An “Oklahoma Teacher Walkout?” petition has garnered almost 20,000 signatures of teachers and others calling for a raise of $10,000 per year. The comments from the signees tell the story of pent-up anger and resentment. Gay La Carmichael wrote, “I’m tired of being told ‘all the good teachers are leaving.’ I’m tired of being told I knew what I was getting into when I chose to become a teacher. I’m tired of scraping by to pay my bills. I’m tired of hot gluing and taping my textbooks together. My students deserve better. I deserve better.”
When asked about the reaction of the Oklahoma Education Association, the OTU supporter told the WSWS, “We went to the union a year ago and told them about our strategic plan, and we asked for their support. We were told in no uncertain terms, ‘You will get none!’”
The OEA announced in February its support for a bill calling for a regressive tax on fuel and cigarettes that would supposedly fund a $5,000 pay increase for teachers. This grossly inadequate increase, even endorsed by Governor Mary Fallin, was spurned by educators who said that a $10,000 a year increase is the minimum. The paltry measure was defeated in any event.
An elementary school teacher told the WSWS that several of the teachers in her school were increasingly dissatisfied with the union. One teacher recently told her, “I’m seriously thinking about quitting the union because they haven’t accomplished anything.”
For their part, Democrats have shed crocodile tears for the teachers, blaming the Republicans for the tax cuts awarded to the state’s largest industries, oil and gas. However, Democrats dominated the state for nearly 100 years after it joined the Union in 1907, during which time adequate education funding was never attained.
Under Democratic Governor Brad Henry, bipartisan agreements resulted in deep tax cuts for the state’s wealthy between 2004 and 2007, laying the basis for catastrophic cuts to schools. The slashing of income taxes has continued apace under Republican Governor Mary Fallin, with annual savings since 2005 to top earners estimated at $1.022 billion according to the Institute on Taxation and Economic Policy.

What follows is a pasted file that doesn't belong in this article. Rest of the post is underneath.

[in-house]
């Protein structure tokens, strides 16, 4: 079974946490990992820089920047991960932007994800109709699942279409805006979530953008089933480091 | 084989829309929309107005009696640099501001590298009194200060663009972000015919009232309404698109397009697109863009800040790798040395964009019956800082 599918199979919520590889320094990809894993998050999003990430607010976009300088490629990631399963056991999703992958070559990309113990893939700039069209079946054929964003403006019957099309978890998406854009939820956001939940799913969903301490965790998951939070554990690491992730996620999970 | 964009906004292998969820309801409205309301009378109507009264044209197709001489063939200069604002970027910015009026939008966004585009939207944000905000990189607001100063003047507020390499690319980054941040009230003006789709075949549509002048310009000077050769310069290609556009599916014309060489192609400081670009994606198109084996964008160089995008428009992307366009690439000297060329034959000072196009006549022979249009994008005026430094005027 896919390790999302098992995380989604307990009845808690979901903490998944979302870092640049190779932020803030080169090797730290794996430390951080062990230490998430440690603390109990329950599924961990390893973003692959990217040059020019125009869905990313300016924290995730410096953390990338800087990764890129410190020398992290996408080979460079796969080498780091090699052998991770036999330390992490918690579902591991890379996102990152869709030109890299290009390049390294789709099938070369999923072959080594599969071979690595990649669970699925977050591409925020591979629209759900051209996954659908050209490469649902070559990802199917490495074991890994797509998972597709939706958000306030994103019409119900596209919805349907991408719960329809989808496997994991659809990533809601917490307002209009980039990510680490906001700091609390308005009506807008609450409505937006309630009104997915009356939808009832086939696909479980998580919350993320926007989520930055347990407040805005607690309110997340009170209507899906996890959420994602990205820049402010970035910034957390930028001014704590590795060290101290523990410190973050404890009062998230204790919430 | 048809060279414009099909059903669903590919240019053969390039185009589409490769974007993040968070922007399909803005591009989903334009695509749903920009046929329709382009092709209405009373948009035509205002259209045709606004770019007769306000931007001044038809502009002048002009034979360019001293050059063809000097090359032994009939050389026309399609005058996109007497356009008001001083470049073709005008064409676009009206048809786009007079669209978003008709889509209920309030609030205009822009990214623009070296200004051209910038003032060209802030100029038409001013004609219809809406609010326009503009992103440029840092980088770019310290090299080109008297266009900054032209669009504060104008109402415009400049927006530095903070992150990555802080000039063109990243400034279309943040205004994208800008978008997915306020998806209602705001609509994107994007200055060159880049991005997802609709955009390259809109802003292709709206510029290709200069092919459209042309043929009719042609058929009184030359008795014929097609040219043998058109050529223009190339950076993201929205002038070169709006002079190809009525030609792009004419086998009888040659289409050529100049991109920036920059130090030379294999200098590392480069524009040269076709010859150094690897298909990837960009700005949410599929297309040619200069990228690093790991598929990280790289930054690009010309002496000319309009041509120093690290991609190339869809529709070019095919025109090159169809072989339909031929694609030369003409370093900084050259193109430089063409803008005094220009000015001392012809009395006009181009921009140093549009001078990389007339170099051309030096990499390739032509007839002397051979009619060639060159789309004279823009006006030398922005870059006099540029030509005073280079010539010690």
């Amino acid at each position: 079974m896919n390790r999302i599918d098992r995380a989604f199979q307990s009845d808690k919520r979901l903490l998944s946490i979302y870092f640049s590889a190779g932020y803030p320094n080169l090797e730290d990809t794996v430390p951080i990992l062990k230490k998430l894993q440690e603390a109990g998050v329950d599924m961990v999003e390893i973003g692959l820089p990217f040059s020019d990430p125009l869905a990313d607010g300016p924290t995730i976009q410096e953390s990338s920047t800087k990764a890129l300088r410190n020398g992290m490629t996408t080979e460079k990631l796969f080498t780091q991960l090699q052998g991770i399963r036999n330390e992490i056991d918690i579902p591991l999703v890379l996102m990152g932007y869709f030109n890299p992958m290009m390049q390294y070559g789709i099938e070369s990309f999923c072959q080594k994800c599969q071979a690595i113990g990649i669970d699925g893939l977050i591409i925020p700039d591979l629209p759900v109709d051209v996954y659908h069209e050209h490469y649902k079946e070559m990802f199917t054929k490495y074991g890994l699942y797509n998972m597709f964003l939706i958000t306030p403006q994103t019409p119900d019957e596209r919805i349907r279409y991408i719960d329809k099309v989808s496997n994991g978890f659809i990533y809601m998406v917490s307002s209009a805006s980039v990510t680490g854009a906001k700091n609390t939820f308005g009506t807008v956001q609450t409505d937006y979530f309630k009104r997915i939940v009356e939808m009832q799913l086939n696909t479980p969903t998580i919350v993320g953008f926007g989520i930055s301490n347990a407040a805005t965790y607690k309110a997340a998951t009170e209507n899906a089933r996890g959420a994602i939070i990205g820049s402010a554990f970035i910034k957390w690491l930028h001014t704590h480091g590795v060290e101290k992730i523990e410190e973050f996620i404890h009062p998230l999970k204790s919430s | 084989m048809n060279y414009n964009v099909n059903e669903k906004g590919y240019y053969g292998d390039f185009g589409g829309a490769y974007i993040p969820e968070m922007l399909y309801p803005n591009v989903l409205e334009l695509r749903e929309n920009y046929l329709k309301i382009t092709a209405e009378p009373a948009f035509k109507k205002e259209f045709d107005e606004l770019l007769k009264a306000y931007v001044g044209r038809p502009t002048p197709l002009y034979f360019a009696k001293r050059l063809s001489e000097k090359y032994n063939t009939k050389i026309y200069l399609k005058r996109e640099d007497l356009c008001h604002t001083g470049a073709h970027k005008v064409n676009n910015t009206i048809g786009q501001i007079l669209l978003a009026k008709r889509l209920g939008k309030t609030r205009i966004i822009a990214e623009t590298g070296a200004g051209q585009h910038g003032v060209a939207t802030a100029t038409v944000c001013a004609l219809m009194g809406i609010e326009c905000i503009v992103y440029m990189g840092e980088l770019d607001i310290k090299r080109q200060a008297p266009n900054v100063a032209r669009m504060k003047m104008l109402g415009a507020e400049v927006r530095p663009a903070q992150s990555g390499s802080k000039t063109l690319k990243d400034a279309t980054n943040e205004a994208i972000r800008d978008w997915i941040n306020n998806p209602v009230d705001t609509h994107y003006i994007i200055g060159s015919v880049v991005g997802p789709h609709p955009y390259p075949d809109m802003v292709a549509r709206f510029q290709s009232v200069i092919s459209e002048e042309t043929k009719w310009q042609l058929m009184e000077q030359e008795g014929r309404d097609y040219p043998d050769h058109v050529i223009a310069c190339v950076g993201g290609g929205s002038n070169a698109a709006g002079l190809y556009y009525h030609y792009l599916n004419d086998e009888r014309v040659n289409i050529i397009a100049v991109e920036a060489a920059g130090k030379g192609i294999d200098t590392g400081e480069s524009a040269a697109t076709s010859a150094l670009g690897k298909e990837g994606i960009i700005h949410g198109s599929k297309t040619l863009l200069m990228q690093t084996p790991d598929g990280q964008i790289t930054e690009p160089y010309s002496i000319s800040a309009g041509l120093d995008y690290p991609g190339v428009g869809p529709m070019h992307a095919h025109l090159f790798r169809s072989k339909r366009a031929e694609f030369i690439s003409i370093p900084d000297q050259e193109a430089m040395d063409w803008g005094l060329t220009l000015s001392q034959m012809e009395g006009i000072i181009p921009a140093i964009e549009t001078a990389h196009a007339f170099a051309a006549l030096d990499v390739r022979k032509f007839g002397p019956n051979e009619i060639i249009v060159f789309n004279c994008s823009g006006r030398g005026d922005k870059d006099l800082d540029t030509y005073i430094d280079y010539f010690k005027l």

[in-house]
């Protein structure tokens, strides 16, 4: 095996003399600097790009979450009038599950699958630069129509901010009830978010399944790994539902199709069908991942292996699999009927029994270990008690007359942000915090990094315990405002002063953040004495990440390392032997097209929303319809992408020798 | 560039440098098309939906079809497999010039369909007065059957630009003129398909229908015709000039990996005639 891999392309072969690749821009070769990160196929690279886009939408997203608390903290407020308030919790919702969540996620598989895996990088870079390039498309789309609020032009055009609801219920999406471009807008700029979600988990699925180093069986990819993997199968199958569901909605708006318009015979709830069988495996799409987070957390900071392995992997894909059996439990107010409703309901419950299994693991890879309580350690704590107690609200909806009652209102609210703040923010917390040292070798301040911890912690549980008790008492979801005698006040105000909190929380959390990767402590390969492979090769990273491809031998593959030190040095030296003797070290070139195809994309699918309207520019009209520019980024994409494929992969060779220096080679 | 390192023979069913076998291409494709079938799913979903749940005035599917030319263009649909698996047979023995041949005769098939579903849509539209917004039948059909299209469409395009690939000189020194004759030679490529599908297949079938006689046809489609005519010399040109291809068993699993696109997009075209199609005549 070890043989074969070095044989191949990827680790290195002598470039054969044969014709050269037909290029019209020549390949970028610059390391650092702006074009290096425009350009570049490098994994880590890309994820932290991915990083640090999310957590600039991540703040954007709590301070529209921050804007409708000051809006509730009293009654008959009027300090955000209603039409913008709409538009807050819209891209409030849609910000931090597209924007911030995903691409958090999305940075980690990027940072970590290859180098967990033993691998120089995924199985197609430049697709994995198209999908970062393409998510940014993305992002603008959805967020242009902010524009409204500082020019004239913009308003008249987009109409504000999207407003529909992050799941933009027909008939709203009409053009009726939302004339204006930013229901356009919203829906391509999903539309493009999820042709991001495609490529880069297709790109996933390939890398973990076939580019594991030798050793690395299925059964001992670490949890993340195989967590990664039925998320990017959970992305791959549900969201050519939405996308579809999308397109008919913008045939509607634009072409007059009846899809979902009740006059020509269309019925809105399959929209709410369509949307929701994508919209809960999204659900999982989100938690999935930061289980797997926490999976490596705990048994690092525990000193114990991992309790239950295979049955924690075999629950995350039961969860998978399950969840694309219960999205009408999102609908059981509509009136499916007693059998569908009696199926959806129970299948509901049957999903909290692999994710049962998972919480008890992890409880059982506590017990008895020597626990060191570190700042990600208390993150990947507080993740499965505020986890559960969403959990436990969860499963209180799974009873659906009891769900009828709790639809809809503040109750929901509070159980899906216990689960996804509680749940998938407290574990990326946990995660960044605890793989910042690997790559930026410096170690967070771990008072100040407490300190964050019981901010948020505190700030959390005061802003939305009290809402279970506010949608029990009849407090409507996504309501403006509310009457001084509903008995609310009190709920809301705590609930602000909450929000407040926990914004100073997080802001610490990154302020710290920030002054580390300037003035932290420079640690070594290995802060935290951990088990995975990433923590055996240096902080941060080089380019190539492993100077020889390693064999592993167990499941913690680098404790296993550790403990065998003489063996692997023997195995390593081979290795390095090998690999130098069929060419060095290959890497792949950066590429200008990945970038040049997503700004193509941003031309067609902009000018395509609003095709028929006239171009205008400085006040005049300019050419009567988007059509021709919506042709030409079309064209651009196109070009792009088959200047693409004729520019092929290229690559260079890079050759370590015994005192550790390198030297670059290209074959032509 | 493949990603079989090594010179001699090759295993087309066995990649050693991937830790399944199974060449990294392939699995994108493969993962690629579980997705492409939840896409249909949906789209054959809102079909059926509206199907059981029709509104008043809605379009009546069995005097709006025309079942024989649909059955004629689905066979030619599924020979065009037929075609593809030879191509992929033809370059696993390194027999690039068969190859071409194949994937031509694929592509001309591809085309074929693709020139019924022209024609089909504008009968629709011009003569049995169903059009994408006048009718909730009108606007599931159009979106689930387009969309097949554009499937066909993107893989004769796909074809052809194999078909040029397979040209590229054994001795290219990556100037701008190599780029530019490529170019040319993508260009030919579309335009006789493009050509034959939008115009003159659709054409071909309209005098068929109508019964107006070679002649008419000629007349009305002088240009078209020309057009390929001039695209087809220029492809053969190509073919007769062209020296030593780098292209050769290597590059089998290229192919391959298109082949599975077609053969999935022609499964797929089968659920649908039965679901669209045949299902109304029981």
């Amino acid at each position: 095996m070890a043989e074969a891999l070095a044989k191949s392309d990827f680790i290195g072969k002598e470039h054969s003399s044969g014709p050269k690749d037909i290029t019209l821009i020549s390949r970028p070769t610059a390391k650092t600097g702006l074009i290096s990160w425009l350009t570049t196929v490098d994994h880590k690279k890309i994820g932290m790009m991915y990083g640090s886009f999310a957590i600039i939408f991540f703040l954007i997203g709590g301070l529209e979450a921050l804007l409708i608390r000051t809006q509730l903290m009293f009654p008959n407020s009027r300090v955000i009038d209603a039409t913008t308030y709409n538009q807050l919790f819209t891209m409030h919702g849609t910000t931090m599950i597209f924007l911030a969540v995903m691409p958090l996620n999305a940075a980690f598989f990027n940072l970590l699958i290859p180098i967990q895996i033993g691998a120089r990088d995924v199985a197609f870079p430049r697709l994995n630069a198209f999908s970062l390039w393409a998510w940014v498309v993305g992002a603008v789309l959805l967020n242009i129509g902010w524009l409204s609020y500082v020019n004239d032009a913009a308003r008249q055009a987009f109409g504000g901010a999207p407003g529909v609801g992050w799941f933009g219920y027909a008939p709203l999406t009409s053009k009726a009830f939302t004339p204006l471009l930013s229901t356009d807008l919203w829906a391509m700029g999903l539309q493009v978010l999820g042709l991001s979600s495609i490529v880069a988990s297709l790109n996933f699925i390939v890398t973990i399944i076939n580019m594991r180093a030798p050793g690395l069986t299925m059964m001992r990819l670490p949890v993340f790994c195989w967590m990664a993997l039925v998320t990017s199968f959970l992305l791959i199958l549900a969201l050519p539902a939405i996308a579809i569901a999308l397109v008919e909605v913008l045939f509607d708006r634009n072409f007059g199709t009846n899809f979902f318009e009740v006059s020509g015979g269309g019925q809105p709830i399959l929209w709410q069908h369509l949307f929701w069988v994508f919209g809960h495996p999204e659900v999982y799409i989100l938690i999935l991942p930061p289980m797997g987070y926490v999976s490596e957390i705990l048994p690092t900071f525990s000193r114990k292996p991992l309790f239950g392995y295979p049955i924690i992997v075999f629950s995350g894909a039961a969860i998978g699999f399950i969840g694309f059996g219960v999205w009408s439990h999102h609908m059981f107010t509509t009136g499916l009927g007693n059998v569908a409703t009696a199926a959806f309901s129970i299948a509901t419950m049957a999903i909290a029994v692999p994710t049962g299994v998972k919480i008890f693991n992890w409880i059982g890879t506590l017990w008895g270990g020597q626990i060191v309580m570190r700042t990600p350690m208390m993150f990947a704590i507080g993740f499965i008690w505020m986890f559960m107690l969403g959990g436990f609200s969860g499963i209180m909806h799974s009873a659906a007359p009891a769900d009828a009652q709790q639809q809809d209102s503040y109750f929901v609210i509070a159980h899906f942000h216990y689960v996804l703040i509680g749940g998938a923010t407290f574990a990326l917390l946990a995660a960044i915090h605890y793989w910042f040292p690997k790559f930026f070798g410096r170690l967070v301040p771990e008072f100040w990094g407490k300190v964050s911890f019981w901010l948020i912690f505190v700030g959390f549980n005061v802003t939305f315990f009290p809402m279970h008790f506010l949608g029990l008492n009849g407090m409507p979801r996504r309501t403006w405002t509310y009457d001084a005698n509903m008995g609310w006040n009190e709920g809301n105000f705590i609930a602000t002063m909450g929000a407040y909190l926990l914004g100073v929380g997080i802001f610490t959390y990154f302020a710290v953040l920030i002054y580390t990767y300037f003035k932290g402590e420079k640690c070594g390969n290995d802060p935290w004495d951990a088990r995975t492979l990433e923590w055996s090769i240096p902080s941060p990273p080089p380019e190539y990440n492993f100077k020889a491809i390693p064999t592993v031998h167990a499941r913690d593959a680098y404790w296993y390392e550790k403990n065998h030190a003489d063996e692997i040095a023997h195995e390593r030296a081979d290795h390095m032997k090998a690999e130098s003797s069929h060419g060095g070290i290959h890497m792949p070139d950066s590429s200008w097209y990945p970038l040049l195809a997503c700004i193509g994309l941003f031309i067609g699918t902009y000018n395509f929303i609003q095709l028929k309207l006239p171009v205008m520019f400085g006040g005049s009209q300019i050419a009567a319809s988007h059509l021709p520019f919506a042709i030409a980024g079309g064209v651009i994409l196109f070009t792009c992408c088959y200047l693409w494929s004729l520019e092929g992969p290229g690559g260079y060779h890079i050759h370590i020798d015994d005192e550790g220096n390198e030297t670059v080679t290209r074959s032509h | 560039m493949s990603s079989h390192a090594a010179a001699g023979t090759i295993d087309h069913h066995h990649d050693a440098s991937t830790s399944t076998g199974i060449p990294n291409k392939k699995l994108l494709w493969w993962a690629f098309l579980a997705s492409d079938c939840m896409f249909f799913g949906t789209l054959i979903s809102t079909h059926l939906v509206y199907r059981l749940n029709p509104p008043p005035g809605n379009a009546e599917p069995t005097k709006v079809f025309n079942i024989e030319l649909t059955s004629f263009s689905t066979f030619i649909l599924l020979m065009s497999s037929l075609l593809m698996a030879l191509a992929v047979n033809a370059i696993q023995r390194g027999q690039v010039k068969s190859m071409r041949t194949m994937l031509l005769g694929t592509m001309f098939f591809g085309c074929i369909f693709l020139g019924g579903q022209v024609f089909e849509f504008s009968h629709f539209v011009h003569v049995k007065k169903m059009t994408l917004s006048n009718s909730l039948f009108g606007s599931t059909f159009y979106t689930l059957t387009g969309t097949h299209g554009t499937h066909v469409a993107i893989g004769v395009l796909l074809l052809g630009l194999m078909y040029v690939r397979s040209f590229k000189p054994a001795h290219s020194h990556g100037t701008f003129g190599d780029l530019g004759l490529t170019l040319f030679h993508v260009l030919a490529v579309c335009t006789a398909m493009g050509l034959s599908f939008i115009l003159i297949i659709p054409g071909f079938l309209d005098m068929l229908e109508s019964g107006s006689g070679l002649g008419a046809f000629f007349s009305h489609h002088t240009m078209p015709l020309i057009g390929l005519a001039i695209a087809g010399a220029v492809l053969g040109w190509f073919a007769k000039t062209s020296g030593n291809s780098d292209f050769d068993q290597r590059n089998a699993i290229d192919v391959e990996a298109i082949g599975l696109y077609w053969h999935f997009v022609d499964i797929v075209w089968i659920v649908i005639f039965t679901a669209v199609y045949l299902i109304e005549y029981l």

Meanwhile the energy industry has not only netted billions in profits, but the legislature has also handed the oil-and-gas industry $300 million to $500 million yearly in direct tax breaks. Among the most profitable corporations reaping tax rewards in the state are Exxon Mobil, Halliburton, Valero Energy, Phillips 66, Chevron, Patterson-UTI Drilling and military contractors Boeing, Lockheed Martin and Northrup Grumman.
All of these measures have exacerbated the social crisis in the state. Oklahoma is one of the hungriest states in the nation, with one in four children experiencing hunger every day. State support for higher education has been cut by $76 million since 2009. The dire budget cuts to education have had huge implications for educators and their families, driving up class sizes and eliminating programs.
Many teachers are working two jobs to make ends meet, a special education teacher told the WSWS. Another said, “I am driving a 15-year-old car with 200,000 miles on it. I have two daughters in college, using student loans they will have to pay back for the rest of their lives. Our insurance has shot up so high that we have only a few hundred dollars a month to buy food and incidentals after we pay our mortgage. I am hoping a pay increase will come before my car dies completely.
“The unions have done nothing but to impede progress we might have made without them. And, we can’t wait any longer on them.”